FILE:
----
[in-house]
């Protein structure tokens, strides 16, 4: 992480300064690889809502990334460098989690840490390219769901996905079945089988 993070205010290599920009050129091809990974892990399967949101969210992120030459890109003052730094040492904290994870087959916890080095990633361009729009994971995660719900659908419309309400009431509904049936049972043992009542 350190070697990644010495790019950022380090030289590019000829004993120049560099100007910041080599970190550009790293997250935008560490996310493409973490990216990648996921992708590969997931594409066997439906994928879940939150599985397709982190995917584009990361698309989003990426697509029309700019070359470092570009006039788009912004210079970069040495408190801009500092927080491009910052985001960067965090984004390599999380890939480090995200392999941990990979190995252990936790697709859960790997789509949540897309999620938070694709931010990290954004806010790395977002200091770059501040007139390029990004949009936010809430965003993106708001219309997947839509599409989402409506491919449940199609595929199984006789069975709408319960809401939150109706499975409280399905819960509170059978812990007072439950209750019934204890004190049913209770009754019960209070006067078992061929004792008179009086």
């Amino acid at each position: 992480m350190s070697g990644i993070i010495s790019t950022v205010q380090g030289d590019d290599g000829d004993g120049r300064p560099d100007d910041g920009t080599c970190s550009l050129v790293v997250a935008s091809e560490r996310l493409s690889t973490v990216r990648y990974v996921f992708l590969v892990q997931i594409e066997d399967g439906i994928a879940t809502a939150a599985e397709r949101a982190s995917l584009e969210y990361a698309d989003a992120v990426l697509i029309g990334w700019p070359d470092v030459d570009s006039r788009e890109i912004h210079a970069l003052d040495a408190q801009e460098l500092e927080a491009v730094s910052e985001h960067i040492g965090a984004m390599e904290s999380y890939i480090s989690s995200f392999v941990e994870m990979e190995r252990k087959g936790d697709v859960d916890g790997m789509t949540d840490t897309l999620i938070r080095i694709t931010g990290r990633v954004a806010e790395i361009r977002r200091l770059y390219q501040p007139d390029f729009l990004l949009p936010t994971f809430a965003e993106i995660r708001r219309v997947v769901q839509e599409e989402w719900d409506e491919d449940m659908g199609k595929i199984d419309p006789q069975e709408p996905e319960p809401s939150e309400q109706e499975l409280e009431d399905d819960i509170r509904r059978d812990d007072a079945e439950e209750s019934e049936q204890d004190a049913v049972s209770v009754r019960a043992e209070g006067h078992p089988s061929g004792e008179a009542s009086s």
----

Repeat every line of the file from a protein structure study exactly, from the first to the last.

[in-house]
């Protein structure tokens, strides 16, 4: 992480300064690889809502990334460098989690840490390219769901996905079945089988 993070205010290599920009050129091809990974892990399967949101969210992120030459890109003052730094040492904290994870087959916890080095990633361009729009994971995660719900659908419309309400009431509904049936049972043992009542 350190070697990644010495790019950022380090030289590019000829004993120049560099100007910041080599970190550009790293997250935008560490996310493409973490990216990648996921992708590969997931594409066997439906994928879940939150599985397709982190995917584009990361698309989003990426697509029309700019070359470092570009006039788009912004210079970069040495408190801009500092927080491009910052985001960067965090984004390599999380890939480090995200392999941990990979190995252990936790697709859960790997789509949540897309999620938070694709931010990290954004806010790395977002200091770059501040007139390029990004949009936010809430965003993106708001219309997947839509599409989402409506491919449940199609595929199984006789069975709408319960809401939150109706499975409280399905819960509170059978812990007072439950209750019934204890004190049913209770009754019960209070006067078992061929004792008179009086």
């Amino acid at each position: 992480m350190s070697g990644i993070i010495s790019t950022v205010q380090g030289d590019d290599g000829d004993g120049r300064p560099d100007d910041g920009t080599c970190s550009l050129v790293v997250a935008s091809e560490r996310l493409s690889t973490v990216r990648y990974v996921f992708l590969v892990q997931i594409e066997d399967g439906i994928a879940t809502a939150a599985e397709r949101a982190s995917l584009e969210y990361a698309d989003a992120v990426l697509i029309g990334w700019p070359d470092v030459d570009s006039r788009e890109i912004h210079a970069l003052d040495a408190q801009e460098l500092e927080a491009v730094s910052e985001h960067i040492g965090a984004m390599e904290s999380y890939i480090s989690s995200f392999v941990e994870m990979e190995r252990k087959g936790d697709v859960d916890g790997m789509t949540d840490t897309l999620i938070r080095i694709t931010g990290r990633v954004a806010e790395i361009r977002r200091l770059y390219q501040p007139d390029f729009l990004l949009p936010t994971f809430a965003e993106i995660r708001r219309v997947v769901q839509e599409e989402w719900d409506e491919d449940m659908g199609k595929i199984d419309p006789q069975e709408p996905e319960p809401s939150e309400q109706e499975l409280e009431d399905d819960i509170r509904r059978d812990d007072a079945e439950e209750s019934e049936q204890d004190a049913v049972s209770v009754r019960a043992e209070g006067h078992p089988s061929g004792e008179a009542s009086s």